The Whangarei Youth Hostel was hanging on the side of a steep hill above the river. After having set up her sleeping bag on a bed and paid for a couple of nights, Elle left Olympic in front of the hostel's door and walked down the hill. She wandered amongst the boats moored on this side of the river, then crossed the bridge and wandered on the city side where the marina was to be found. A great place, this small yachties harbour was, tucked away from the ocean, right in the middle of the city.
The following morning she parked Olympic on the supermarket's carpark with a sign '4 SALE' giving the hostel's phone number for would-be buyers.
She distributed about 20 little notes to yachties saying she was looking for a crew job to sail to Rarotonga or Tahiti, with that same phone number. Placed an ad at the marina's office. Then waited.
When she went up the hill again, she found a group of Maori school kids had taken the hostel over. They were visiting basketball players and were to play a few games against the local team. As they seemed to be wanting to rule the place, Elle stood up and said out loud that everyone here came from somewhere else, from Japan, Germany or Switzerland. That they'd better leave some space to those not belonging to their group. And that everyone had ethnic particularities too. Having said so much, she put a cassette in the music player, poped up the volume to loud, and, on the sound of 'rolling on the river' she started dancing.
- "Come on! come on now!" she was saying trying to get the young Maoris to dance too.
But nobody moved. All pending activities and conversations in the kitchen or in the reading corner were left hanging until the end of the music. Elle lowered the volume and said:
- "I am French."
- "Ha! Green Peace saboteurs!" one threw in.
- "Yes, we do boat sabotage and we dance too," she replied sharply.
Before her theatre act, Elle had been chatting with Dwam, a Kiwi guy on the move who knew the area well. He gestured to her and said:
- "Come, let's talk outside."
They settled on the bench against the entrance wall, where the hostel's dog was dozing.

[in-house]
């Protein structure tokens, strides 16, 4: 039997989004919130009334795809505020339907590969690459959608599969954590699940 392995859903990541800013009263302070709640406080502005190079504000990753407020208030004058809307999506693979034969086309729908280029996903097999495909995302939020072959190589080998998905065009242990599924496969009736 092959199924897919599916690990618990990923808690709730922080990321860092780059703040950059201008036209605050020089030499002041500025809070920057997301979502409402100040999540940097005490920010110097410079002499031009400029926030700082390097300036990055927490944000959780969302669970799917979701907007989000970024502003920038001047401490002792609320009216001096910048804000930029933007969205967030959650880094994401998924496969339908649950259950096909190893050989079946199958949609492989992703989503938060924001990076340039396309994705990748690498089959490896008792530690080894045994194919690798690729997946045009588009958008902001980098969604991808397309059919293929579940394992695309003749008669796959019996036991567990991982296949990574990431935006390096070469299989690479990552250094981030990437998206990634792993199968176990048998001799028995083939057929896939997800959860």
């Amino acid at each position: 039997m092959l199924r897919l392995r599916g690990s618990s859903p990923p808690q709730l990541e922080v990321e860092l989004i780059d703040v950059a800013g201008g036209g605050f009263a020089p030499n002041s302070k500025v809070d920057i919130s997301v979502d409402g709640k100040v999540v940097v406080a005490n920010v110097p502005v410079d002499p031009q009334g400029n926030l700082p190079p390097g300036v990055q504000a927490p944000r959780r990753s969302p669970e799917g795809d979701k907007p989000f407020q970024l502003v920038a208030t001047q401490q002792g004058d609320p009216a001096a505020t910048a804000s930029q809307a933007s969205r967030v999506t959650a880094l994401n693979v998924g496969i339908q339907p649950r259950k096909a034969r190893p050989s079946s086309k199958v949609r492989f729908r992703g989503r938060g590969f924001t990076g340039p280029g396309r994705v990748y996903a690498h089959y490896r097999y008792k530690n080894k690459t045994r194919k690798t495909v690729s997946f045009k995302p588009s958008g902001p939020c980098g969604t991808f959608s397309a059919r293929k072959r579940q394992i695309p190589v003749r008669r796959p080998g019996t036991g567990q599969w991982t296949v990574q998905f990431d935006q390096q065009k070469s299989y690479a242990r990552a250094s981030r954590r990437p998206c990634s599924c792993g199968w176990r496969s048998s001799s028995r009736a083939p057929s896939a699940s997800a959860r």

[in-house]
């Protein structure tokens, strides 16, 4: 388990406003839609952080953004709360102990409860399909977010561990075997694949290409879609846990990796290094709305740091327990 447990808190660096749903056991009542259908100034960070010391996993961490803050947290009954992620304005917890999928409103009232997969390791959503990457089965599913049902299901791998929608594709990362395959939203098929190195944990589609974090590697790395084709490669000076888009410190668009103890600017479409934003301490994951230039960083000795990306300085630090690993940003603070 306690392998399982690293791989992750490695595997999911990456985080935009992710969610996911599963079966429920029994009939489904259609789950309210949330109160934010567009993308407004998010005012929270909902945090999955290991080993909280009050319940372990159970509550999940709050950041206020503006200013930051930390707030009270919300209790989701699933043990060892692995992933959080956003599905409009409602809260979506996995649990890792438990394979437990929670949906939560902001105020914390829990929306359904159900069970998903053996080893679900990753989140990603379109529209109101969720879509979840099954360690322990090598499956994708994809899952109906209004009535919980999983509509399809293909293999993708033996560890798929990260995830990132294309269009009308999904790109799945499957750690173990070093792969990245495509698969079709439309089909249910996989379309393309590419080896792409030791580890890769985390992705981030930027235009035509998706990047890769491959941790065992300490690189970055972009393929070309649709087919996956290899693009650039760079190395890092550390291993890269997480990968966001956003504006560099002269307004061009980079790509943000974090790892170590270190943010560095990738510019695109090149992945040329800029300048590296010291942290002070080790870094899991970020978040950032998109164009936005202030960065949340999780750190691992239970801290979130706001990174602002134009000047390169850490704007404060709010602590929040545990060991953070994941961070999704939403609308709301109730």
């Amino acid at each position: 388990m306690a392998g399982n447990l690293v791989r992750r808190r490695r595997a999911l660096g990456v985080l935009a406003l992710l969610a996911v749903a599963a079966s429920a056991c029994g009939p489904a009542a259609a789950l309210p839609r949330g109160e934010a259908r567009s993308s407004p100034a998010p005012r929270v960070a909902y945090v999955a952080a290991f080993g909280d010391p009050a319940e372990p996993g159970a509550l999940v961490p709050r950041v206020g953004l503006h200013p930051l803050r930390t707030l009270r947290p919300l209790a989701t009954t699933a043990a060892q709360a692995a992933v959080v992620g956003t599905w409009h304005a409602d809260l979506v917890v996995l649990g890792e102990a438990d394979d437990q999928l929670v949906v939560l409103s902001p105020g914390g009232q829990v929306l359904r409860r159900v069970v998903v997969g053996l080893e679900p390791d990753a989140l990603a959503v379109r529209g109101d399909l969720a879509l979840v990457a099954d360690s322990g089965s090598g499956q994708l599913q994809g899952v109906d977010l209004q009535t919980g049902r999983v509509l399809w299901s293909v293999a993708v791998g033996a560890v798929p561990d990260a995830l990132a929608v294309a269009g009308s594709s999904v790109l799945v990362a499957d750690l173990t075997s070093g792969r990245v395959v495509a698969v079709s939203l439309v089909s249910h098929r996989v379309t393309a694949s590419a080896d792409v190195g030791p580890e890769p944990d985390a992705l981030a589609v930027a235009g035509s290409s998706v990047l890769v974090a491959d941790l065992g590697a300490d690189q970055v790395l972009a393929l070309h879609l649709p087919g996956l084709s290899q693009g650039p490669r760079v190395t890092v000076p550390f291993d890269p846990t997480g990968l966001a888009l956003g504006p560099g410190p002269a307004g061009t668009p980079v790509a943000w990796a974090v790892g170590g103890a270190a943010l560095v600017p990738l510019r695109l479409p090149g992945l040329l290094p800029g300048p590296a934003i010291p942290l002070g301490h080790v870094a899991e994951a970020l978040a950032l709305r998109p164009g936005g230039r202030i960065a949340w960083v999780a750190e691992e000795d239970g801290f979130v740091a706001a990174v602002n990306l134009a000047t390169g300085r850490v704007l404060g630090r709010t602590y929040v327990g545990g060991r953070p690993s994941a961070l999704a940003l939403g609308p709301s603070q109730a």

- "I think you stun them! They haven't got over it!"
- "Oh, I just wanted to do a bit of culture exchange, you know. Do you think it worked?"
- "Yes, it did. They'll remember this," Dwam told her.
They chatted on about various issues and ended up on the subject of Kerikeri.
- "So you know Kenji too?" Elle asked in wonder.
- "Yes, he's my best friend. You know, I studied Japanese at school. I really like Japanese people."
Dwam had been born in Christchurch, had a German name, a Kiwi mother of English background and a Maori grandmother. He was rather 'metis' in style. His parents had divorced when he was a young boy sending him to a boarding school to live his life separately. A drunken father. A mother who was wed to another man who couldn't stand him. There was no bitterness in him though. He didn't seem to have the punch to battle on, either. He didn't know whether he should resume his studies at the agriculture college that he had dropped out of interest, or else, work. But work in what? He couldn't think of anything he could do really to earn money. To earn money fast.
- Only Kenji knows my secret, he said.
- I have a Japanese girlfriend, we lived together a bit and she went back to Japan. I'd like to go and look her up.
Elle was touched by the trust Dwam had just put on her. They went on chatting for a long time, talking of Kenji, agriculture, travel. He said that in a couple of days he was planning to go down to Auckland.
A novel featuring a Chinese doll, a French woman and a flute
This is not a novel really. It has no plot, no beginning and no end. It is a slice of life, the way it happened, portraying real people. A slice of life set with fantasy. This text is my own bad translation of what I wrote in French between 1996 and 1999.
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